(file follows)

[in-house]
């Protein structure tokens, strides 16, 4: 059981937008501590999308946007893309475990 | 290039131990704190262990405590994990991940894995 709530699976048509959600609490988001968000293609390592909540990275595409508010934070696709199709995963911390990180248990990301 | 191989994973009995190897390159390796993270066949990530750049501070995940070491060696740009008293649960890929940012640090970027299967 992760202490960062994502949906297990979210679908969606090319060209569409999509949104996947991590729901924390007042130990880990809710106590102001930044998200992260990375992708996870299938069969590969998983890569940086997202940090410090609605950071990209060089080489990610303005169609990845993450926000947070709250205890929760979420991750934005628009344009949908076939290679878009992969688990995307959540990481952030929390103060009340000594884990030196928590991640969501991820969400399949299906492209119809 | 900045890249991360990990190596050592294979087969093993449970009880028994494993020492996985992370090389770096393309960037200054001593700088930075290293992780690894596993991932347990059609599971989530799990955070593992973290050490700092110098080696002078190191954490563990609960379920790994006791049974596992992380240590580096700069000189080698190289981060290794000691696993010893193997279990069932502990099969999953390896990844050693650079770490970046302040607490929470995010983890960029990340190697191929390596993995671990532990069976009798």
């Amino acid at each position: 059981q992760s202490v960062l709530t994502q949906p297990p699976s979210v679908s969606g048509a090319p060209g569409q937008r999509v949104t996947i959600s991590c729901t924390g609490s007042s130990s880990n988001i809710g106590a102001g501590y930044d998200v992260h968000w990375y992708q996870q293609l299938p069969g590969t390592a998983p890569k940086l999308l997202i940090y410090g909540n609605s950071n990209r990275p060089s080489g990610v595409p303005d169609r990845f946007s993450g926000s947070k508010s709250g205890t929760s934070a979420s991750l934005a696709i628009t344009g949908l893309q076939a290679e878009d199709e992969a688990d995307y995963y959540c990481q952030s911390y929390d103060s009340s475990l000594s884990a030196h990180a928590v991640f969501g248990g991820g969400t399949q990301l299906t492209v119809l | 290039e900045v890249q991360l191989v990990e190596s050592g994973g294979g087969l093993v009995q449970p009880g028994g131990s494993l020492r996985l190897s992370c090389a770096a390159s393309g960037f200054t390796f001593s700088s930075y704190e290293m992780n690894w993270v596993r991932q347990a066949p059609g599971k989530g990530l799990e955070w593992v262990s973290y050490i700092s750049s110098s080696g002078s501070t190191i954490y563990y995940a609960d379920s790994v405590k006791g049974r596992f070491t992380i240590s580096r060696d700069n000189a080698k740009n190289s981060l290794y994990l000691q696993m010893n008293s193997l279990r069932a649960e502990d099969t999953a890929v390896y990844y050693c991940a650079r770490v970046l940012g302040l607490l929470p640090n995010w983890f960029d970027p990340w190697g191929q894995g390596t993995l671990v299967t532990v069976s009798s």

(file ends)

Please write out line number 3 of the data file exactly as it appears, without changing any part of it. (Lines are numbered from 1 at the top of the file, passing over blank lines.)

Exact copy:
């Amino acid at each position: 059981q992760s202490v960062l709530t994502q949906p297990p699976s979210v679908s969606g048509a090319p060209g569409q937008r999509v949104t996947i959600s991590c729901t924390g609490s007042s130990s880990n988001i809710g106590a102001g501590y930044d998200v992260h968000w990375y992708q996870q293609l299938p069969g590969t390592a998983p890569k940086l999308l997202i940090y410090g909540n609605s950071n990209r990275p060089s080489g990610v595409p303005d169609r990845f946007s993450g926000s947070k508010s709250g205890t929760s934070a979420s991750l934005a696709i628009t344009g949908l893309q076939a290679e878009d199709e992969a688990d995307y995963y959540c990481q952030s911390y929390d103060s009340s475990l000594s884990a030196h990180a928590v991640f969501g248990g991820g969400t399949q990301l299906t492209v119809l | 290039e900045v890249q991360l191989v990990e190596s050592g994973g294979g087969l093993v009995q449970p009880g028994g131990s494993l020492r996985l190897s992370c090389a770096a390159s393309g960037f200054t390796f001593s700088s930075y704190e290293m992780n690894w993270v596993r991932q347990a066949p059609g599971k989530g990530l799990e955070w593992v262990s973290y050490i700092s750049s110098s080696g002078s501070t190191i954490y563990y995940a609960d379920s790994v405590k006791g049974r596992f070491t992380i240590s580096r060696d700069n000189a080698k740009n190289s981060l290794y994990l000691q696993m010893n008293s193997l279990r069932a649960e502990d099969t999953a890929v390896y990844y050693c991940a650079r770490v970046l940012g302040l607490l929470p640090n995010w983890f960029d970027p990340w190697g191929q894995g390596t993995l671990v299967t532990v069976s009798s």